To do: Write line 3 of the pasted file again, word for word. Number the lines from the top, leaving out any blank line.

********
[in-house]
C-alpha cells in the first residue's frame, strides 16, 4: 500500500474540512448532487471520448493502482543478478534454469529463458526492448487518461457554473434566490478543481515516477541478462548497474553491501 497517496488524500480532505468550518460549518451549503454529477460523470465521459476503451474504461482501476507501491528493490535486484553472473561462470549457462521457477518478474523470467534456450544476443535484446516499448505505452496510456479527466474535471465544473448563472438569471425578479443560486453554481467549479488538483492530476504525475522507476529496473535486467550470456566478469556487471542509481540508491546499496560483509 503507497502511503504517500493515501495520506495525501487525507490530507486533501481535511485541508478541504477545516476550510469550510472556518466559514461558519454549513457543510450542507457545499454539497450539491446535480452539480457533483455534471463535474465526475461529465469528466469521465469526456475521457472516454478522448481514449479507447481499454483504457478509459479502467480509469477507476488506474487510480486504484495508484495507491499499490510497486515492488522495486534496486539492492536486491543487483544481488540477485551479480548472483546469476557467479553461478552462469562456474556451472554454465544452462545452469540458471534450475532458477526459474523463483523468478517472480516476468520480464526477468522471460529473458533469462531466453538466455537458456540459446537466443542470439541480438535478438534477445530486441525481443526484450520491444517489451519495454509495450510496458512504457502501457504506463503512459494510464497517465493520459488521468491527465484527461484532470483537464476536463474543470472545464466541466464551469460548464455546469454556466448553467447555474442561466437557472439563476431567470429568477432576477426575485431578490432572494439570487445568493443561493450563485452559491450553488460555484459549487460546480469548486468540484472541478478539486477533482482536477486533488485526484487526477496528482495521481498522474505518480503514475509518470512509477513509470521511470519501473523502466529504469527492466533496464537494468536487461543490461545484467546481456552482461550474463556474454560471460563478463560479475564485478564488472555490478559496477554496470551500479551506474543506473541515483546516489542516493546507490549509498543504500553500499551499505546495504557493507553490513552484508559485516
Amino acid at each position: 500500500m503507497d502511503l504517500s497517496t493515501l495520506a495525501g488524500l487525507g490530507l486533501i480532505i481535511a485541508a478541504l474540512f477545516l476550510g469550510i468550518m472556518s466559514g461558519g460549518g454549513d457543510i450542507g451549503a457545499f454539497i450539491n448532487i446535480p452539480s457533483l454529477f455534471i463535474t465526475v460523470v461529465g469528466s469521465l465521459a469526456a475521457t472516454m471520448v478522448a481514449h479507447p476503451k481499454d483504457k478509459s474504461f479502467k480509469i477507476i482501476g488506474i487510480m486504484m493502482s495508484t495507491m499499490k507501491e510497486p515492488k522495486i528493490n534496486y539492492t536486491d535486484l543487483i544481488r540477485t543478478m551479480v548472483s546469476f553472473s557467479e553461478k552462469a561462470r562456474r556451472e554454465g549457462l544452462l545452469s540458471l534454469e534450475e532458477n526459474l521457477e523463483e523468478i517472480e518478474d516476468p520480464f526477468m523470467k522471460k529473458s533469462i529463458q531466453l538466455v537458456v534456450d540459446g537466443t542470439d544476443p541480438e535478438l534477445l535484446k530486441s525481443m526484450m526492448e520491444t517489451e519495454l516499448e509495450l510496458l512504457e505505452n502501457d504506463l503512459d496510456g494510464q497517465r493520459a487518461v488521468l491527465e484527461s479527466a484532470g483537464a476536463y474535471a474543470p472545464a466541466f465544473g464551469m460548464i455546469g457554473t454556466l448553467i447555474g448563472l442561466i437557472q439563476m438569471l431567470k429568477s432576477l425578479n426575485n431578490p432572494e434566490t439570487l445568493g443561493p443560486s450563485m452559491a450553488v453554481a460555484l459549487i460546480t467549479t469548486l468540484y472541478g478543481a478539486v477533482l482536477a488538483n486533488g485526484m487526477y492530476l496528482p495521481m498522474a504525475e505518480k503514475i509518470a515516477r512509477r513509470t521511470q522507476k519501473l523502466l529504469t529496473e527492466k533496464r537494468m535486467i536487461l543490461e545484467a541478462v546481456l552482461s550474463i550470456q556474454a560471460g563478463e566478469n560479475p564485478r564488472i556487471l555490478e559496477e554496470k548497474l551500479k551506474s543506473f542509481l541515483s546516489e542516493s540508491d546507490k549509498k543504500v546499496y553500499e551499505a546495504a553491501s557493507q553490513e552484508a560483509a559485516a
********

Amino acid at each position: 500500500m503507497d502511503l504517500s497517496t493515501l495520506a495525501g488524500l487525507g490530507l486533501i480532505i481535511a485541508a478541504l474540512f477545516l476550510g469550510i468550518m472556518s466559514g461558519g460549518g454549513d457543510i450542507g451549503a457545499f454539497i450539491n448532487i446535480p452539480s457533483l454529477f455534471i463535474t465526475v460523470v461529465g469528466s469521465l465521459a469526456a475521457t472516454m471520448v478522448a481514449h479507447p476503451k481499454d483504457k478509459s474504461f479502467k480509469i477507476i482501476g488506474i487510480m486504484m493502482s495508484t495507491m499499490k507501491e510497486p515492488k522495486i528493490n534496486y539492492t536486491d535486484l543487483i544481488r540477485t543478478m551479480v548472483s546469476f553472473s557467479e553461478k552462469a561462470r562456474r556451472e554454465g549457462l544452462l545452469s540458471l534454469e534450475e532458477n526459474l521457477e523463483e523468478i517472480e518478474d516476468p520480464f526477468m523470467k522471460k529473458s533469462i529463458q531466453l538466455v537458456v534456450d540459446g537466443t542470439d544476443p541480438e535478438l534477445l535484446k530486441s525481443m526484450m526492448e520491444t517489451e519495454l516499448e509495450l510496458l512504457e505505452n502501457d504506463l503512459d496510456g494510464q497517465r493520459a487518461v488521468l491527465e484527461s479527466a484532470g483537464a476536463y474535471a474543470p472545464a466541466f465544473g464551469m460548464i455546469g457554473t454556466l448553467i447555474g448563472l442561466i437557472q439563476m438569471l431567470k429568477s432576477l425578479n426575485n431578490p432572494e434566490t439570487l445568493g443561493p443560486s450563485m452559491a450553488v453554481a460555484l459549487i460546480t467549479t469548486l468540484y472541478g478543481a478539486v477533482l482536477a488538483n486533488g485526484m487526477y492530476l496528482p495521481m498522474a504525475e505518480k503514475i509518470a515516477r512509477r513509470t521511470q522507476k519501473l523502466l529504469t529496473e527492466k533496464r537494468m535486467i536487461l543490461e545484467a541478462v546481456l552482461s550474463i550470456q556474454a560471460g563478463e566478469n560479475p564485478r564488472i556487471l555490478e559496477e554496470k548497474l551500479k551506474s543506473f542509481l541515483s546516489e542516493s540508491d546507490k549509498k543504500v546499496y553500499e551499505a546495504a553491501s557493507q553490513e552484508a560483509a559485516a